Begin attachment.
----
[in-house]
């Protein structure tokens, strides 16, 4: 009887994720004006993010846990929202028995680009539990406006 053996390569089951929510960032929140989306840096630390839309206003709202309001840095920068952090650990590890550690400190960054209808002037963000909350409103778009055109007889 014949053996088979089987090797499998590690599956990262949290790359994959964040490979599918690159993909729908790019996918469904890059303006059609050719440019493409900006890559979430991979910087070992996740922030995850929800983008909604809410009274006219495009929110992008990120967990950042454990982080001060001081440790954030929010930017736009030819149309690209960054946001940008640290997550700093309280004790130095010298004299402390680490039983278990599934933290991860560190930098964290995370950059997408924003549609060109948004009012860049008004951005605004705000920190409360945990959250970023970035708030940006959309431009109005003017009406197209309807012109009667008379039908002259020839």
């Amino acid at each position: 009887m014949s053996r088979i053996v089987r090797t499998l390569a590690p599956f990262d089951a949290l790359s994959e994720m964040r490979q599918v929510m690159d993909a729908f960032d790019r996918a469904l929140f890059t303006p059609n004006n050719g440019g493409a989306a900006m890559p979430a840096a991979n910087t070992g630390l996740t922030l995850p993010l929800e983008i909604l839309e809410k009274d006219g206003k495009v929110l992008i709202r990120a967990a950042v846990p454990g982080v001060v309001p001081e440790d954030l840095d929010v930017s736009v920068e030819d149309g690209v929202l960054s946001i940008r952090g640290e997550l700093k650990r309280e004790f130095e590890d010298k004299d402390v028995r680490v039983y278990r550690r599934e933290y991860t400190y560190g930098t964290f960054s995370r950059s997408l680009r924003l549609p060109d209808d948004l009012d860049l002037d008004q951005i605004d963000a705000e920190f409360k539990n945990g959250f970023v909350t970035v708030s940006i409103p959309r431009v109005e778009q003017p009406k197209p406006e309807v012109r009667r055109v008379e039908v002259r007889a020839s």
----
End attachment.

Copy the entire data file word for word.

[in-house]
């Protein structure tokens, strides 16, 4: 009887994720004006993010846990929202028995680009539990406006 053996390569089951929510960032929140989306840096630390839309206003709202309001840095920068952090650990590890550690400190960054209808002037963000909350409103778009055109007889 014949053996088979089987090797499998590690599956990262949290790359994959964040490979599918690159993909729908790019996918469904890059303006059609050719440019493409900006890559979430991979910087070992996740922030995850929800983008909604809410009274006219495009929110992008990120967990950042454990982080001060001081440790954030929010930017736009030819149309690209960054946001940008640290997550700093309280004790130095010298004299402390680490039983278990599934933290991860560190930098964290995370950059997408924003549609060109948004009012860049008004951005605004705000920190409360945990959250970023970035708030940006959309431009109005003017009406197209309807012109009667008379039908002259020839």
């Amino acid at each position: 009887m014949s053996r088979i053996v089987r090797t499998l390569a590690p599956f990262d089951a949290l790359s994959e994720m964040r490979q599918v929510m690159d993909a729908f960032d790019r996918a469904l929140f890059t303006p059609n004006n050719g440019g493409a989306a900006m890559p979430a840096a991979n910087t070992g630390l996740t922030l995850p993010l929800e983008i909604l839309e809410k009274d006219g206003k495009v929110l992008i709202r990120a967990a950042v846990p454990g982080v001060v309001p001081e440790d954030l840095d929010v930017s736009v920068e030819d149309g690209v929202l960054s946001i940008r952090g640290e997550l700093k650990r309280e004790f130095e590890d010298k004299d402390v028995r680490v039983y278990r550690r599934e933290y991860t400190y560190g930098t964290f960054s995370r950059s997408l680009r924003l549609p060109d209808d948004l009012d860049l002037d008004q951005i605004d963000a705000e920190f409360k539990n945990g959250f970023v909350t970035v708030s940006i409103p959309r431009v109005e778009q003017p009406k197209p406006e309807v012109r009667r055109v008379e039908v002259r007889a020839s």